- Make critical investments in social determinants of health that influence maternal health outcomes, like housing, transportation, and nutrition.
- Provide funding to community-based organizations that are working to improve maternal health outcomes and promote equity.
- Comprehensively study the unique maternal health risks facing pregnant and postpartum veterans and support VA maternity care coordination programs.
- Grow and diversify the perinatal workforce to ensure that every mom in America receives culturally congruent maternity care and support.
- Improve data collection processes and quality measures to better understand the causes of the maternal health crisis in the United States and inform solutions to address it.
- Support moms with maternal mental health conditions and substance use disorders.
- Improve maternal health care and support for incarcerated moms.
- Invest in digital tools like telehealth to improve maternal health outcomes in underserved areas.
- Promote innovative payment models to incentivize high-quality maternity care and non-clinical perinatal support.
- Invest in federal programs to address the unique risks for and effects of COVID-19 during and after pregnancy and to advance respectful maternity care in future public health emergencies.
- Invest in community-based initiatives to reduce levels of and exposure to climate change-related risks for moms and babies.
- Promote maternal vaccinations to protect the health and safety of moms and babies. (Source: Black Maternal Health Momnibus Act of 2021)
Here’s hoping for it to pass both houses in Congress (soon!) and for President Biden to finally sign the damn bill.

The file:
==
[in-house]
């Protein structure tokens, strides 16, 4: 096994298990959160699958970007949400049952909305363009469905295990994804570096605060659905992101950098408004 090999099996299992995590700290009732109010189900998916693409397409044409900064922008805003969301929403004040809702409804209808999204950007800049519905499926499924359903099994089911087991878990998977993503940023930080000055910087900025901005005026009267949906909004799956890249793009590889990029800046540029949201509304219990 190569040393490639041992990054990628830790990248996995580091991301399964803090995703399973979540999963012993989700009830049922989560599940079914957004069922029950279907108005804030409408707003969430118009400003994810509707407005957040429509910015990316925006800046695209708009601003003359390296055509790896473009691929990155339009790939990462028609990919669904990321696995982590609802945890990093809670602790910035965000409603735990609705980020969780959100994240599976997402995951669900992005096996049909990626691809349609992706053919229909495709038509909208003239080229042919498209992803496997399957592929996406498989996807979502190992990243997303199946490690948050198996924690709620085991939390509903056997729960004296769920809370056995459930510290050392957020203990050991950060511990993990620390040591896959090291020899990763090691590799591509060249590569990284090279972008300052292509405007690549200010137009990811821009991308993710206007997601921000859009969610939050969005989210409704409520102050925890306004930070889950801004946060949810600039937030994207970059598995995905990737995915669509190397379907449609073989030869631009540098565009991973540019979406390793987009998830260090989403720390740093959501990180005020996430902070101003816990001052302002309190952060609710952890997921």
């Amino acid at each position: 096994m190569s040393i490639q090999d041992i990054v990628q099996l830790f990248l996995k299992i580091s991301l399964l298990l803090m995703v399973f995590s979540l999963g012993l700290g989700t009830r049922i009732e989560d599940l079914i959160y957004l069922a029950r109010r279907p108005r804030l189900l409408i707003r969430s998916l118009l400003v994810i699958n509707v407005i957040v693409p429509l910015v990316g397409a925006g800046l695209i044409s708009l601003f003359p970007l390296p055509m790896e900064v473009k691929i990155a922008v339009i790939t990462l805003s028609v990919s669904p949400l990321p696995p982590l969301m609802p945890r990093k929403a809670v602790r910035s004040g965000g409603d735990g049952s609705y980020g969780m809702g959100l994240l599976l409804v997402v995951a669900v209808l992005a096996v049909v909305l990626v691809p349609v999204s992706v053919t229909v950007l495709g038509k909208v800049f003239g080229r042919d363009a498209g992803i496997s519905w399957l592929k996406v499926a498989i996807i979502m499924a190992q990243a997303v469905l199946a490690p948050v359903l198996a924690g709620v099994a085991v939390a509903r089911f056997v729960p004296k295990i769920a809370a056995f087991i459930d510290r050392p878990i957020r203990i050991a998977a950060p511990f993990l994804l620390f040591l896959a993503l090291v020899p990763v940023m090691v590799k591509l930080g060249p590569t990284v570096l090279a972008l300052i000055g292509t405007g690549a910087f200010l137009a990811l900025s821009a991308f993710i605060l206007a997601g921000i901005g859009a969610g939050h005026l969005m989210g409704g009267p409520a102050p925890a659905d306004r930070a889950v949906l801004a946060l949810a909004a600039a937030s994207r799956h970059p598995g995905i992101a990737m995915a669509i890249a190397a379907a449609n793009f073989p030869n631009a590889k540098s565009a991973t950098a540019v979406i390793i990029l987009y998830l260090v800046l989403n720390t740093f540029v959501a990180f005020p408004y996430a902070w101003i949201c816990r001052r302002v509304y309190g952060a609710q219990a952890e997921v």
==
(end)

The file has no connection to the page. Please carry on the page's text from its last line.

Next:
But get ready, as it is often expected in these challenging and more divisive times, whether under the guise of Conservatism, Liberalism, or Progressivism, white supremacy will seek to stop this progress, and when the Build Back Better Act is signed into Law, your favorite and loudest Outrage Merchants will push to greatly undermine the significance of passing such legislation that improves the lives of Communities of Color, more particularly People who identify as Black Women+, Native American Women+, and Women+ of Color. And as always, this will be done with the sole purpose of misleading followers on the ground-breaking importance of centering Maternal Healthcare, because it simply dares to help people from the ground up, giving a new generation of Americans every chance at being born to healthy parents, in a healthy environment, with easy access to affordable healthcare. Please remember, as it has been proven time and again, Progress does not trickle from the most privileged down.
The better, more hopeful news in this toxic environment is that Lauren Underwood, superstar of Progressive legislation affecting long-lasting positive change, who fought hard battles to flip a red seat and winning reelection, is now in a more comfortable position, hopefully ensuring her much-needed presence in Congress for a longer time. Have a great Wednesday, Politicadoes!